08 November 2009

Functional Javascript test without DOM environment

When it comes to testing Javascript, it feels like the whole world is ready to use one or the other implementations of DOM environment with some sort of html fixture.

Why DOM environment? Yes most Javascript interact with DOM, let that be visual feedback, or complete state transition.

Testing outcome of visual feedback can be a subtle business especially when it's dynamic and best done by human eyes. However more often than not, it's driven by state transition (e.g. CSS class manipulation).

Principle of progressive enhancement tells me the current state of DOM should be complete and functional. Javascript should be used to enhance user experience. One of which is to achieve smooth transition between states of DOM. It's not hard to see the appeal of AHAH over AJAX / JSON approach given that such transition should be supported with or without Javascript.

Sometimes though it's natural to go with the later approach. Even then result of DOM modification from JSON should be a valid state transition. Good news is that you can go far with support of CSS without much DOM modification to provide the required visual feedback.

Quite often there's nothing special about having Javascript, as long as what's described so far holds true. There will be a thin layer of code that binds Javascript to DOM events and another layer of code that modifies DOM.

In my current project, I've been writing RhinoUnit based Javascript tests that are more functional. It's MVC styled Javascript with model being a thin wrapper around DOM and view being an entry point for an event prevention/delegation to control. Of course most of the visual presentation logic is in CSS rules. Within test, model is stubbed out with simple code that maintains its local states, and the interaction is driven through the view, and assertions are made against the internal state of stubbed out model.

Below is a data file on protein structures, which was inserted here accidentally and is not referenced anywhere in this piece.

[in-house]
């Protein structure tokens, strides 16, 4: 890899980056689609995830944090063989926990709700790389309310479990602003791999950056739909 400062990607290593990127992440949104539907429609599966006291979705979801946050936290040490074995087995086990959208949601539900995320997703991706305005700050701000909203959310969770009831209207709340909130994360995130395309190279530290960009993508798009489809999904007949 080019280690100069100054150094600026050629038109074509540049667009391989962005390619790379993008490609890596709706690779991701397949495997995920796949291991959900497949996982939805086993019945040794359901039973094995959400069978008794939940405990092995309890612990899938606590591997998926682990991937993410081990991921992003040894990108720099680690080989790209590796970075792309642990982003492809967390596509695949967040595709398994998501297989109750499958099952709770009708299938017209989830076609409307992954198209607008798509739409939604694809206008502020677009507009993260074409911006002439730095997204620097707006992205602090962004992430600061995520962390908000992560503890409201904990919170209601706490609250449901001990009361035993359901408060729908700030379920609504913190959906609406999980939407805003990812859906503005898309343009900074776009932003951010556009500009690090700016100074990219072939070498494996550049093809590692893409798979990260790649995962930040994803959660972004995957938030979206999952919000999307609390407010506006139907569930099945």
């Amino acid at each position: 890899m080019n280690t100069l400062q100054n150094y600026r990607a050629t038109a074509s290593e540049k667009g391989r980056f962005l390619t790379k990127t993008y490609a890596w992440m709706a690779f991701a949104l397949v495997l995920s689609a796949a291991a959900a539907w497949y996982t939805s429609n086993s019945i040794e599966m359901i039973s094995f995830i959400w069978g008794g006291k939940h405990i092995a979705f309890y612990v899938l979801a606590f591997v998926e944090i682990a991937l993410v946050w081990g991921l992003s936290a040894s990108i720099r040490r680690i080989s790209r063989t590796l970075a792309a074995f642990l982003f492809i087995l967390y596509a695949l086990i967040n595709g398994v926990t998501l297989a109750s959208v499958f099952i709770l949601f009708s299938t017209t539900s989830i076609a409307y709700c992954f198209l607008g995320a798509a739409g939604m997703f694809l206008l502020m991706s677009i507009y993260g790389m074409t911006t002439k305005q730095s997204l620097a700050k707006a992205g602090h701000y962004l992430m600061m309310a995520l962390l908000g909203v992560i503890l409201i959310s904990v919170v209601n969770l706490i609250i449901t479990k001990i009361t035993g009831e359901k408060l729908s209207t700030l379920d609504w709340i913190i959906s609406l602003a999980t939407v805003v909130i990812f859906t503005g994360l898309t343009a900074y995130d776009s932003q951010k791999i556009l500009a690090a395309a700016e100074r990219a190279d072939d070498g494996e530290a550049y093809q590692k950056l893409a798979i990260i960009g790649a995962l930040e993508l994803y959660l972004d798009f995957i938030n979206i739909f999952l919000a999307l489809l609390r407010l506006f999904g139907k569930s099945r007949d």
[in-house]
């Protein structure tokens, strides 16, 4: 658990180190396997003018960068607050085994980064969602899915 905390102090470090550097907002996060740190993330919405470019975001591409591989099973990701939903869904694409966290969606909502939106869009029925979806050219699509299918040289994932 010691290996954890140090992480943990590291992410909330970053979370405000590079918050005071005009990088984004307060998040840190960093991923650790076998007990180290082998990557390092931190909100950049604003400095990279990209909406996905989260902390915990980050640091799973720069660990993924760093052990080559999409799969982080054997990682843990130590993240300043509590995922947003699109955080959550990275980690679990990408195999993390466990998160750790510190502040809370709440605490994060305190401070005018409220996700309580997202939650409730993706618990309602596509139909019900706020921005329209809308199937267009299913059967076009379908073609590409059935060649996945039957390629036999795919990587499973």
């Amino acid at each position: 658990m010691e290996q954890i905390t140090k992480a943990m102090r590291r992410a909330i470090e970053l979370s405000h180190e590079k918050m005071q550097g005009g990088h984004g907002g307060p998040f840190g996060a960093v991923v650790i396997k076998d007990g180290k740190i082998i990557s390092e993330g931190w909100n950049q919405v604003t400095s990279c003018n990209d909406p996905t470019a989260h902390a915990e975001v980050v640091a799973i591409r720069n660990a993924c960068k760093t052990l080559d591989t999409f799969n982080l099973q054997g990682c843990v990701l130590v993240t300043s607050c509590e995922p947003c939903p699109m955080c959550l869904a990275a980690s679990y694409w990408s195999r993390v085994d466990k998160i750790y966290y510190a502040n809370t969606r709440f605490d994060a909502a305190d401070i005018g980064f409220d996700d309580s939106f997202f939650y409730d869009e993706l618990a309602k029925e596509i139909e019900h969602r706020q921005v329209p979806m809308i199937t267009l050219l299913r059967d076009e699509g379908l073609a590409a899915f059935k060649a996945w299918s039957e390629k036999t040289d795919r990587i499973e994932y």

I found the tests were reasonably high level that is flexible enough to support refactoring, and it supported user scenarios well.

Example of one test
function shouldUpdateModelGivenMakeIsSelected() {
  var make = {
    name : "make", 
    options : [
      {value : "", text : "Make (all)"}, 
      {value : "audi", text : "AUDI (25)", selected : true}, 
      {value : "ford", text : "FORD (15)"}]
  };
  var model = {name : "model", options : [{value : "", text : "Model (any)"}]};

  searchForm.model.searchFilterDoms = [make, model];
  forRequest(searchForm.model.getUpdateFormUri() + "/make/audi.json").respondWith({
    make : [{value : "audi", text : "AUDI", count : 0}],
    model : [
      {value : "", text : "Model (any)", count : 0}, 
      {value : "a3", text : "A3", count : 15}, 
      {value : "a4", text : "A4", count : 10}]
  });
  searchForm.view.onSearchFilterChange(searchForm.searchFilterChangeEvent(make));

  var makeFilter = searchForm.model.getSearchFilter(make);
  assert.that(makeFilter.isSelected(), eq(true));
  assert.that(makeFilter.isRestricted(), eq(false));
  assert.that(makeFilter.getValue(), eq("audi"));
  assert.that(join(makeFilter.getOptions(), "text"), eq("AUDI"));
  assert.that(join(makeFilter.getOptions(), "value"), eq("audi"));

  var modelFilter = searchForm.model.getSearchFilter(model);
  assert.that(modelFilter.isSelected(), eq(false));
  assert.that(modelFilter.isRestricted(), eq(false));
  assert.that(modelFilter.getValue(), eq(""));
  assert.that(join(modelFilter.getOptions(), "text"), eq("Model (any)|A3 (15)|A4 (10)"));
  assert.that(join(modelFilter.getOptions(), "value"), eq("|a3|a4"));
}